The horror of this seinen manga begins when Tadashi, a young Japanese man, and Kaori, his girlfriend with an ultra-sensitive nose, begin to smell the creeping stench of death as they vacation on an island in Okinawa. Soon after, the rotting carcass of a dead fish with spidery legs assaults them in their vacation home. Tadashi attempts to kill it, but in a fashion only believable in Junji Ito’s otherworldly dream-like style, the fish begins to float away and returns to the sea. It’s not long, however, before an army of other seemingly undead sea creatures begin to crawl back from the ocean, bringing with them the smell of rotting flesh.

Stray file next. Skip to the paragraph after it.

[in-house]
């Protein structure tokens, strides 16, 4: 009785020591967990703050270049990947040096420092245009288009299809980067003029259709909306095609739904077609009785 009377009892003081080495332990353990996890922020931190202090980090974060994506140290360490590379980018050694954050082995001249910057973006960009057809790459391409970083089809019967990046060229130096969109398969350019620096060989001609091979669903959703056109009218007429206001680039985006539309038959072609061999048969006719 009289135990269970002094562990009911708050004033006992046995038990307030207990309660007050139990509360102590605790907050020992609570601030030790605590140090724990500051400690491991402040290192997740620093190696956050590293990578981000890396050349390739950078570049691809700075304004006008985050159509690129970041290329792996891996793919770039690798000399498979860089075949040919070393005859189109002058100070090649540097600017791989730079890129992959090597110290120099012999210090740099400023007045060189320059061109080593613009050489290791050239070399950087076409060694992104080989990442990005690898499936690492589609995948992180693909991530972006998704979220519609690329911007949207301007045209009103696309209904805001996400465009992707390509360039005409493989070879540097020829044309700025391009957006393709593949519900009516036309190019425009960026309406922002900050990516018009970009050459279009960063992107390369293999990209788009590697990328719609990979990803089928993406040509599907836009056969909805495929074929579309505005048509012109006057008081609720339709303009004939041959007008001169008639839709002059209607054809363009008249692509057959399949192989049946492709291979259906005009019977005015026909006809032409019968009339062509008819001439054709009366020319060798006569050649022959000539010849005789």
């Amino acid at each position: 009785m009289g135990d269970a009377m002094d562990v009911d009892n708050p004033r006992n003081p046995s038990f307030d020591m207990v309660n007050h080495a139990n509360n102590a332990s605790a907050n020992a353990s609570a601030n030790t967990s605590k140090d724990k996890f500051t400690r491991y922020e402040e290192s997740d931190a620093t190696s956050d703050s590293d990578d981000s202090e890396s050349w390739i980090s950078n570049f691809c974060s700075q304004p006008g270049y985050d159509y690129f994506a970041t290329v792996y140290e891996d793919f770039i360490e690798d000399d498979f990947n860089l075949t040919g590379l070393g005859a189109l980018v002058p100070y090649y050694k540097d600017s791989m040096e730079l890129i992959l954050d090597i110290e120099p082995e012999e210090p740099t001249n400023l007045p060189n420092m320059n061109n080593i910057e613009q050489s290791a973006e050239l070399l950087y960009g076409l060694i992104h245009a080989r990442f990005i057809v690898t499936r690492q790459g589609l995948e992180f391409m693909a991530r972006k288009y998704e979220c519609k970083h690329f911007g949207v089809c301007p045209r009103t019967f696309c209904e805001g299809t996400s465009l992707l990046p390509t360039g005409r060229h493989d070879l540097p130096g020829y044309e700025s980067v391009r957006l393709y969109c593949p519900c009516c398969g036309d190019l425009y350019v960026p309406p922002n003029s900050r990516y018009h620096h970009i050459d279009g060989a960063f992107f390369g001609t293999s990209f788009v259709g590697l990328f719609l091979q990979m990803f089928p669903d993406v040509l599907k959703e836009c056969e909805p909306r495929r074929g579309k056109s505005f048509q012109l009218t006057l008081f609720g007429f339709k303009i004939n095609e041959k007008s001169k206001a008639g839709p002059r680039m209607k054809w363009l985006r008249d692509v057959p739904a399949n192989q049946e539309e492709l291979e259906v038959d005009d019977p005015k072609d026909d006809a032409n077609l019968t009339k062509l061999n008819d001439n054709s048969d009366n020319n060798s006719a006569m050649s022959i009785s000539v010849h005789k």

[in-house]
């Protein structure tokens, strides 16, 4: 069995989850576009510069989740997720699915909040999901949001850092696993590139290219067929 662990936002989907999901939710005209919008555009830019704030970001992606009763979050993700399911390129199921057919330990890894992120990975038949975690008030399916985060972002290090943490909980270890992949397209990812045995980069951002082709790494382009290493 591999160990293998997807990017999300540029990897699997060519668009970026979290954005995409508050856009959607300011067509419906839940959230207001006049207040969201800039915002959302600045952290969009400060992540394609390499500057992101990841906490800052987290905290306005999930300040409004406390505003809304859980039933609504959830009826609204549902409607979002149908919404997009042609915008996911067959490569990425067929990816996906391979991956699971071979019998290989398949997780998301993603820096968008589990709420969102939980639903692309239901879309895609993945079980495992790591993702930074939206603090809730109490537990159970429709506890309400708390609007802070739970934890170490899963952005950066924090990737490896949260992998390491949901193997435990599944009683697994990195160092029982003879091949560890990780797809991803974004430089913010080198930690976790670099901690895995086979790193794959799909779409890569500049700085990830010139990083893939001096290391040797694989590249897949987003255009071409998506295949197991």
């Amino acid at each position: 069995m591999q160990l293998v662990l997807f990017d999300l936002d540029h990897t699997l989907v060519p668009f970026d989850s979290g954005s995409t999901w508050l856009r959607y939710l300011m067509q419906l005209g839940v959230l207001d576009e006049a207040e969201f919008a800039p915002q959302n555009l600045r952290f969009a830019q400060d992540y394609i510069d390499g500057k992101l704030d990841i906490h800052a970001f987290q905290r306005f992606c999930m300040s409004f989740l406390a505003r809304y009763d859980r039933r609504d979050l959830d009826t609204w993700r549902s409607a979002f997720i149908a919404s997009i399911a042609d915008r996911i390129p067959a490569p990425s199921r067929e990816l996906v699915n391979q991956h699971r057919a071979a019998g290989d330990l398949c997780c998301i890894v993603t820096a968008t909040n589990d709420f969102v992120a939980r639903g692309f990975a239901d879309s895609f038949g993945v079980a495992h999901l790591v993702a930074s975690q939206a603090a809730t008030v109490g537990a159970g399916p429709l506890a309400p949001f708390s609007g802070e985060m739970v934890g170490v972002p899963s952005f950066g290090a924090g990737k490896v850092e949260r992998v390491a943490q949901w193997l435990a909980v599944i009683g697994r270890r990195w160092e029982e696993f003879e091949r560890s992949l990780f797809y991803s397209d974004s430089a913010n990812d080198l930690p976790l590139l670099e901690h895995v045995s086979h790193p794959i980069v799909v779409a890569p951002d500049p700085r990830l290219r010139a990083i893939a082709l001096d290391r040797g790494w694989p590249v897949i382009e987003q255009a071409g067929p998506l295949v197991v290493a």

Gyo’s blood splattered, black cover catches the eye on the Graphic Novel shelf more effectively than any other book. It jars the senses sitting among the other brightly colored manga and superhero titles with flashy fonts. Gyo: Complete Deluxe Edition is a nightmare masterfully done in a medium known for quick, sometimes sloppy execution. Read by the light of day, Gyo creates a feeling of taboo–a book that we really should not be reading based on moral standards. Strong of stomach or no, you’ll be hard-pressed to find yourself not getting nauseous at Ito’s detailed body-horror, yet delightful, gore fest riddled pencil work. Coupled with Ito’s other shorter, yet Lovecraft and Poe inspired stories at the back of this book, the complete deluxe edition is best read on a gloomy morning or rainy night. If you like John Carpenter’s body horror flicks from the 80’s (i.e. The Thing), the feeling of Lovecraftian dread or horror comics/manga in general, this book is definitely for you.

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